When Mike and I picked out my first engagement ring and wedding band we weren’t preparing for a long engagement filled with elaborate wedding plans. We were getting ready to board a flight to Los Angeles for an elopement …  a “shotgun” wedding. It was a quick decision and the rings were just a necessity. We were young (I was only 19) and had a small budget, so I just settled for a nice set … not my dream engagement ring. On our tenth wedding anniversary, I decided I had out grown the set, not physically but I was older and my little diamond looked a little out of place on my more mature finger. I didn’t pine for a bigger diamond, I told Mike I didn’t need a diamond at all. We put the “two months salary” (or whatever the jewelry store commercials suggest you spend) towards bills and groceries (like always) and I just got a band. A lovely gold band, simple and pretty with a faint swirly design etched on it. At twenty plus years of marriage, I was wearing more silver jewelry and was casually looking for a silver, or preferably white gold ring. I wanted something with a heart on it (I’ve got a thing for hearts). Sure enough, at one of those kiosks, while at the Toronto airport (after spending time there with Mike’s family) on our travels to Bulgaria (for Mike’s stem cell treatment), I found exactly what I had in mind, at the cost of $18.99, and I’ve been wearing it with pride ever since.

Just before Christmas, I taught a type of fitness class I had never taught before: a Barre class (pronounced “bar”). It’s a blend of Pilates, ballet and strength moves. I’ve had the Pilates and strength moves down pat for years, but the ballet was something new. I attended a workshop and a few classes before I taught Barre and I fell in love with it right away.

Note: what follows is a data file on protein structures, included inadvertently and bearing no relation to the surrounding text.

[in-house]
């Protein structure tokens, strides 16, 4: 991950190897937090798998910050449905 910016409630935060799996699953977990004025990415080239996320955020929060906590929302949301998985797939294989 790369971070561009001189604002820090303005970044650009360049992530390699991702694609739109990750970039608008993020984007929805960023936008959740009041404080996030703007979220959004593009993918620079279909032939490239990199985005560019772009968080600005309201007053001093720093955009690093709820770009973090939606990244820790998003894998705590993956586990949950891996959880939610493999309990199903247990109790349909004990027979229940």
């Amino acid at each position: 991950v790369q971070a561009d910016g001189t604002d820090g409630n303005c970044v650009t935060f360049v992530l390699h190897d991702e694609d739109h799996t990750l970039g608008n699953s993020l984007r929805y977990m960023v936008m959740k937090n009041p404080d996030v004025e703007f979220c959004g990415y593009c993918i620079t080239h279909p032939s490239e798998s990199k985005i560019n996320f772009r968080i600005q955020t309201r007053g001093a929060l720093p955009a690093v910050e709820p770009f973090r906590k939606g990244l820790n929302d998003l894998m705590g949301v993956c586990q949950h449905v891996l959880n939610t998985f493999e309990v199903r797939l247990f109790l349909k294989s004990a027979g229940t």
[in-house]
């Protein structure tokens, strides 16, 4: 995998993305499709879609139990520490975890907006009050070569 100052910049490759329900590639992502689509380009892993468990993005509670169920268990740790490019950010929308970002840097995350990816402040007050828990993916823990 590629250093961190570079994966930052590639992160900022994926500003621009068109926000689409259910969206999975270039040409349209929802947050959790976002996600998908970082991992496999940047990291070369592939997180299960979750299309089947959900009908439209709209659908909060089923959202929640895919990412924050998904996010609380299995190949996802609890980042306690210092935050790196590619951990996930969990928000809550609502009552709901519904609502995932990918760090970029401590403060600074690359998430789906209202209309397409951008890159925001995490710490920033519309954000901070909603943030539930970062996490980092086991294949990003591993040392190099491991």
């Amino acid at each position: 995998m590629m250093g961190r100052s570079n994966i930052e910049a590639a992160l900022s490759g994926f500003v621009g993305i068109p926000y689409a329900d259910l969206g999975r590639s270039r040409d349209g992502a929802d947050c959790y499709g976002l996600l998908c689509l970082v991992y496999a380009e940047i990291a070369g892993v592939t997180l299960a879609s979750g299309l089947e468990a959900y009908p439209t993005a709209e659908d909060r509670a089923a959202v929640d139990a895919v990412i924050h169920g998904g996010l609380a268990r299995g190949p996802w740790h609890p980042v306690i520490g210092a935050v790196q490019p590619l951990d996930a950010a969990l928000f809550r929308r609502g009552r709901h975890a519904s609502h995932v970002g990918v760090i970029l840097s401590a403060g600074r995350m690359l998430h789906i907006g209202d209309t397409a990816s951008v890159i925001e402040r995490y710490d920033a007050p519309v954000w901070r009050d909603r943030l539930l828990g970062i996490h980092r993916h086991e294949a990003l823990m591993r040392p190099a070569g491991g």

(This does have something to do with my wedding ring, so please keep reading)

During that first class I attended, there was a moment in particular that caught me off guard and it had nothing to do with grand plies or arabesques. When the instructor asked us to position ourselves in front of the mirror and to place our hands on the bar, I lost sight of everything except the assembly line of diamond rings. Every left hand on that bar had a glow, not every one was a diamond but every ring finger was taken. It was like a special wives club, meeting at the bar … the ballet bar that is and I felt a little like an imposter.

I watched in slow-motion-like every time all the lovely hands returned to the bar. All those hardworking, hard loving, wonderful, wife hands, coming together into place to give thanks, to praise, to escape, to run away or whatever, at the end of a long day.

There were definitely times over the years that I wanted out of the “club”. Who doesn’t want out on occasion? But for the most part, I was a happy member. Here’s the bigger picture: for more than half my life, I was a wife and that’s who I was. So not to be one all of a sudden, was bizarre.

Funny thing is that in so many ways Mike prepared me well to be single. He taught me to always look on the bright side (I try). He taught me to laugh a lot and to laugh at myself, to not be too serious. He encouraged me to go after my dreams, to not be afraid to fall on my face … that it’s okay to make mistakes. When I worried, he would say, “Have you prayed?”, or he would remind me that our children were safe and well so nothing else really mattered. He knew my strengths and helped me become stronger. He knew my weaknesses and was never critical. He knew my greatest “love” was Jesus and guided me back to Him when I went my own way. Mike gently led and directed me to be independent (but dependant on God) and strong – to be the very best “me” I could be. He empowered me!

This “new club” is not so bad. I’m feeling more and more comfortable here. That’s what I say as I move my wedding band to my right hand.

PS – I’ve been encouraged, well directed, loved and empowered by a wonderful man my whole life: my dad. My dad and mom are my biggest cheerleaders and have been a constant source of support, love and prayer. Thanks dad and mom! And thank you to all the men out there who empower the women in their lives – daughters, sisters, friends and wives… We thank you!